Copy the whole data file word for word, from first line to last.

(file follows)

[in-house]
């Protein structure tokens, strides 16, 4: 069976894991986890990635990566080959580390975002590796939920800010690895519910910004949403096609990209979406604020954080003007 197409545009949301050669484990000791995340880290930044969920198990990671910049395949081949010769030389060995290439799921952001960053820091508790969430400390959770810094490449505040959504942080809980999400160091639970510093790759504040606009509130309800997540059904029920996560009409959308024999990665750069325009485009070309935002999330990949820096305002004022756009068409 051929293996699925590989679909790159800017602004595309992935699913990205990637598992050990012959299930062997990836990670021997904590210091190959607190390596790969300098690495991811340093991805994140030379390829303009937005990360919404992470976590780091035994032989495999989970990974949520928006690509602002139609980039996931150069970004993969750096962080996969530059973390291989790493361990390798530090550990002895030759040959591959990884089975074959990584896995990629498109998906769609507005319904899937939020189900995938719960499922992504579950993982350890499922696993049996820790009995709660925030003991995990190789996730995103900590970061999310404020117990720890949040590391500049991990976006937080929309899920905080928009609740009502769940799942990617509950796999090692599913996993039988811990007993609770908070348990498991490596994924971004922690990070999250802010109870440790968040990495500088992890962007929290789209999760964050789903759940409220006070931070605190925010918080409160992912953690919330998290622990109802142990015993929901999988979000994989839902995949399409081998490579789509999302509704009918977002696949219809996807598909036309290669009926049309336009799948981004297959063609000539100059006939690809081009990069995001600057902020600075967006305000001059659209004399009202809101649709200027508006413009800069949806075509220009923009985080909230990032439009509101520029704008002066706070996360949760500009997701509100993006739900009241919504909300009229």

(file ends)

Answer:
[in-house]
């Protein structure tokens, strides 16, 4: 069976894991986890990635990566080959580390975002590796939920800010690895519910910004949403096609990209979406604020954080003007 197409545009949301050669484990000791995340880290930044969920198990990671910049395949081949010769030389060995290439799921952001960053820091508790969430400390959770810094490449505040959504942080809980999400160091639970510093790759504040606009509130309800997540059904029920996560009409959308024999990665750069325009485009070309935002999330990949820096305002004022756009068409 051929293996699925590989679909790159800017602004595309992935699913990205990637598992050990012959299930062997990836990670021997904590210091190959607190390596790969300098690495991811340093991805994140030379390829303009937005990360919404992470976590780091035994032989495999989970990974949520928006690509602002139609980039996931150069970004993969750096962080996969530059973390291989790493361990390798530090550990002895030759040959591959990884089975074959990584896995990629498109998906769609507005319904899937939020189900995938719960499922992504579950993982350890499922696993049996820790009995709660925030003991995990190789996730995103900590970061999310404020117990720890949040590391500049991990976006937080929309899920905080928009609740009502769940799942990617509950796999090692599913996993039988811990007993609770908070348990498991490596994924971004922690990070999250802010109870440790968040990495500088992890962007929290789209999760964050789903759940409220006070931070605190925010918080409160992912953690919330998290622990109802142990015993929901999988979000994989839902995949399409081998490579789509999302509704009918977002696949219809996807598909036309290669009926049309336009799948981004297959063609000539100059006939690809081009990069995001600057902020600075967006305000001059659209004399009202809101649709200027508006413009800069949806075509220009923009985080909230990032439009509101520029704008002066706070996360949760500009997701509100993006739900009241919504909300009229």